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α2β1-integrin clustering experiment can be used to trigger internalization of α2β1-integrin. When clustering is performed with sequential administration of primary and fluorescent secondary antibodies, the entry kinetics of integrin can be followed into the cell. The idea is first to allow binding of primary antibodies (recognizing the extracellular epitope) to the α2β1-integrins and then to cluster the α2β1-integrin-bound primary antibodies together by the means of the secondary antibody. Binding is done on ice so that the α2β1-integrins will not internalize before both sets of antibodies are bound. Clustering is known to trigger α2β1-integrin internalization efficiently from the cell surface to the cytoplasm. In this protocol we used antibody-induced clustering of α2β1-integrin in order to quantitate the amount of internalized α2β1-integrins in comparison to cell surface-associated α2β1-integrin.

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α2β1-integrin Clustering and Internalization Protocol

Immunology > Antibody analysis > Antibody-antigen interaction
Authors: Varpu Marjomäki
Varpu MarjomäkiAffiliation: Biological and Environmental Science / Nanoscience Center, University of Jyväskylä, Jyväskylä, Finland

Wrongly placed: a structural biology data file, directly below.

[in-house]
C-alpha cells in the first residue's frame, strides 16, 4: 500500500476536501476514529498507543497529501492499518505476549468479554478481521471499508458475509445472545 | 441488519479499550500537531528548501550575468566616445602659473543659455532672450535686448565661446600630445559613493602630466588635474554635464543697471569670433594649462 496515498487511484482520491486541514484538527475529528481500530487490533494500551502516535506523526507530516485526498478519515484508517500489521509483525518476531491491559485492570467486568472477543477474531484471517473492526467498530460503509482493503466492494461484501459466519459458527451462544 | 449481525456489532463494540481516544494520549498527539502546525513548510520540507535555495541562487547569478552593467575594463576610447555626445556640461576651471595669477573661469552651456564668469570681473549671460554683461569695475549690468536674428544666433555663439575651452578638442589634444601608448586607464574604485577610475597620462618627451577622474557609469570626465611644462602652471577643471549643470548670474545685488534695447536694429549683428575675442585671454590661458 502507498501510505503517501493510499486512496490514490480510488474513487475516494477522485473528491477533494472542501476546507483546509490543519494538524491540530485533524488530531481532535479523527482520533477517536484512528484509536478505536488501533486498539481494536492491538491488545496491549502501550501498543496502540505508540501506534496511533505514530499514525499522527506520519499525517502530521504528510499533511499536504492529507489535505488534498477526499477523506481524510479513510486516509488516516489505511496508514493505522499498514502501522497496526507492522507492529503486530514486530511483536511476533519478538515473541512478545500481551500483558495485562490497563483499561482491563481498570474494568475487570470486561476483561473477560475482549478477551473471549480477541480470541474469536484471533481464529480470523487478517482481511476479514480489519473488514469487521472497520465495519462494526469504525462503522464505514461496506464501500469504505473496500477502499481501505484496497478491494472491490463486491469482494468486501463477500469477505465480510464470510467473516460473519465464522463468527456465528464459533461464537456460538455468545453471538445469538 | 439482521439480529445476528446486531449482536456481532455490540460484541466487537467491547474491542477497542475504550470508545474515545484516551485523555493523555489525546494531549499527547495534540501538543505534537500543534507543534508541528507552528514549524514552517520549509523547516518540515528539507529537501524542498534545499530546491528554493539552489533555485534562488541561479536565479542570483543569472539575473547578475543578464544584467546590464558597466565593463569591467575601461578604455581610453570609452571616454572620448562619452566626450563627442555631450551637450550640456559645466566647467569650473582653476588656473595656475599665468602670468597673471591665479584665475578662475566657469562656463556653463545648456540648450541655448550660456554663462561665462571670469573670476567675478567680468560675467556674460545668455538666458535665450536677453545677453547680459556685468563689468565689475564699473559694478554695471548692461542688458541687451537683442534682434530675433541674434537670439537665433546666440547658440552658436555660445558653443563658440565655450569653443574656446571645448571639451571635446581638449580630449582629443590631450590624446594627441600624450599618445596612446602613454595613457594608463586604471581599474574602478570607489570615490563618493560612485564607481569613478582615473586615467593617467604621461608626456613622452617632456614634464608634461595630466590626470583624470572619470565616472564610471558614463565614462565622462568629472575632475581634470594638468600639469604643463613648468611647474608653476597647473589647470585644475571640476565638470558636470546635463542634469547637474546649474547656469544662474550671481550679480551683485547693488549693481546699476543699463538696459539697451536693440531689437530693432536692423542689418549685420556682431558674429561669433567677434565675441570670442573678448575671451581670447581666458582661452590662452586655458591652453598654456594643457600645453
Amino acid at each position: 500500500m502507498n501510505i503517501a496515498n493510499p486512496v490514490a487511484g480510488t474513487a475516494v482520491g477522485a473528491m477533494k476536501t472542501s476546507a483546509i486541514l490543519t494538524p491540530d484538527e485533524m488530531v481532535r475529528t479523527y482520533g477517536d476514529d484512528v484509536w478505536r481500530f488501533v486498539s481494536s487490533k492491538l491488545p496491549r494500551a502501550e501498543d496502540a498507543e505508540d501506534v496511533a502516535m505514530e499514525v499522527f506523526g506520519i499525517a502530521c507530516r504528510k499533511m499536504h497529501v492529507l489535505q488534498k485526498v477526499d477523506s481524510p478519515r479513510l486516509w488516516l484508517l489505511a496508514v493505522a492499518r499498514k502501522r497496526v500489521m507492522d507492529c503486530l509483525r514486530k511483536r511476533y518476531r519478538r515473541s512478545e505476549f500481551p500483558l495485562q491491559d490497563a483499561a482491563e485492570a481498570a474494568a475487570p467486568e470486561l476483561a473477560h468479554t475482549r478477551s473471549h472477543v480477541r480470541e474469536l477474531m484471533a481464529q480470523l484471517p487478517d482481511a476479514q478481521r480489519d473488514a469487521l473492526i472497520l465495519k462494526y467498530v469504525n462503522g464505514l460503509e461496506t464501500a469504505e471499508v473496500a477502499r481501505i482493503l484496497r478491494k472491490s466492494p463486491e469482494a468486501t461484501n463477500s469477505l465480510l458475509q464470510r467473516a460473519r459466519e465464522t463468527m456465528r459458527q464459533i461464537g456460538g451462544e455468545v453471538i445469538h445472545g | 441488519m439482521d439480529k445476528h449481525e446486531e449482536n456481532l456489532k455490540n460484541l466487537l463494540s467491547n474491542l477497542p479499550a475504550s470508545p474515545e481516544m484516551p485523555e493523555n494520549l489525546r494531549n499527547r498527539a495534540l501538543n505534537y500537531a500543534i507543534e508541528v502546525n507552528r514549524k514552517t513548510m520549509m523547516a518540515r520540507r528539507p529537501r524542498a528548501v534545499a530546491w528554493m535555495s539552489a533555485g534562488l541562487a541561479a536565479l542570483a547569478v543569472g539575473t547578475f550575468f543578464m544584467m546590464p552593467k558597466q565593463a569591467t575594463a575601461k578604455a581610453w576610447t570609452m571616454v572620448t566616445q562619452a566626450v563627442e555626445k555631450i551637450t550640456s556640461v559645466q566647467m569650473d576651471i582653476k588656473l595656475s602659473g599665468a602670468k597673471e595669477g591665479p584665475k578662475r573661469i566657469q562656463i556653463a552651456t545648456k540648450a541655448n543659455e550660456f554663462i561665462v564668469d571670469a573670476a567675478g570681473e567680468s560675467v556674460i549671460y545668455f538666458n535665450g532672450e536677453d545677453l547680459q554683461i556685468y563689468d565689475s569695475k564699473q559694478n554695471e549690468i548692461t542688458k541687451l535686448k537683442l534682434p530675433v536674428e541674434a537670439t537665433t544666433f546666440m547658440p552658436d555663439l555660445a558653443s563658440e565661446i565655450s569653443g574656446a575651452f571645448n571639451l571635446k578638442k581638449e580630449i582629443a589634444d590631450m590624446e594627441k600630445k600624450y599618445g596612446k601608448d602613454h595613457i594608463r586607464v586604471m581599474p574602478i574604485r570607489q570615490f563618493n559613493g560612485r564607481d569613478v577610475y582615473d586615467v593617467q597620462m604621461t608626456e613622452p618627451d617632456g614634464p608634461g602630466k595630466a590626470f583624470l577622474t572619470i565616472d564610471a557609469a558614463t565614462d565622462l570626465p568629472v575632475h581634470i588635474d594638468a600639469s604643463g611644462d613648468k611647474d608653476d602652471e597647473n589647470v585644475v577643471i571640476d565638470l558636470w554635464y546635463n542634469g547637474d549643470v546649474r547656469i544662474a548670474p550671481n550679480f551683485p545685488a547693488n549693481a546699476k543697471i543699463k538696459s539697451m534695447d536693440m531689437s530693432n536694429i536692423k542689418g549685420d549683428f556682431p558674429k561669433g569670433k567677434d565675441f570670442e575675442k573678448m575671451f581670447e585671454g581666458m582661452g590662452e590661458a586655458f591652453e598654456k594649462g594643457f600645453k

For correspondence: varpu.s.marjomaki@jyu.fi
Bio-protocol author page: a1257
Mikko Karjalainen
Mikko KarjalainenAffiliation: Biological and Environmental Science / Nanoscience Center, University of Jyväskylä, Jyväskylä, Finland
Bio-protocol author page: a1258
Paula Upla
Paula UplaAffiliation: Biological and Environmental Science / Nanoscience Center, University of Jyväskylä, Jyväskylä, Finland
Bio-protocol author page: a1259
Elina Siljamäki
Elina SiljamäkiAffiliation: Biological and Environmental Science / Nanoscience Center, University of Jyväskylä, Jyväskylä, Finland
Bio-protocol author page: a1260
Nina Rintanen
Nina RintanenAffiliation: Biological and Environmental Science / Nanoscience Center, University of Jyväskylä, Jyväskylä, Finland
Bio-protocol author page: a1261
 and Paula Turkki
Paula TurkkiAffiliation: Biological and Environmental Science / Nanoscience Center, University of Jyväskylä, Jyväskylä, Finland
Bio-protocol author page: a1262
Vol 4, Iss 7, 4/5/2014, 2033 views, 0 Q&A, How to cite
DOI: http://dx.doi.org/10.21769/BioProtoc.1088

[Abstract] α2β1-integrin clustering experiment can be used to trigger internalization of α2β1-integrin. When clustering is performed with sequential administration of primary and fluorescent secondary antibodies, the entry kinetics of integrin can be followed into the cell. The idea is first to allow binding of primary antibodies (recognizing the extracellular epitope) to the α2β1-integrins and then to cluster the α2β1-integrin-bound primary antibodies together by the means of the secondary antibody. Binding is done on ice so that the α2β1-integrins will not internalize before both sets of antibodies are bound. Clustering is known to trigger α2β1-integrin internalization efficiently from the cell surface to the cytoplasm. In this protocol we used antibody-induced clustering of α2β1-integrin in order to quantitate the amount of internalized α2β1-integrins in comparison to cell surface-associated α2β1-integrin.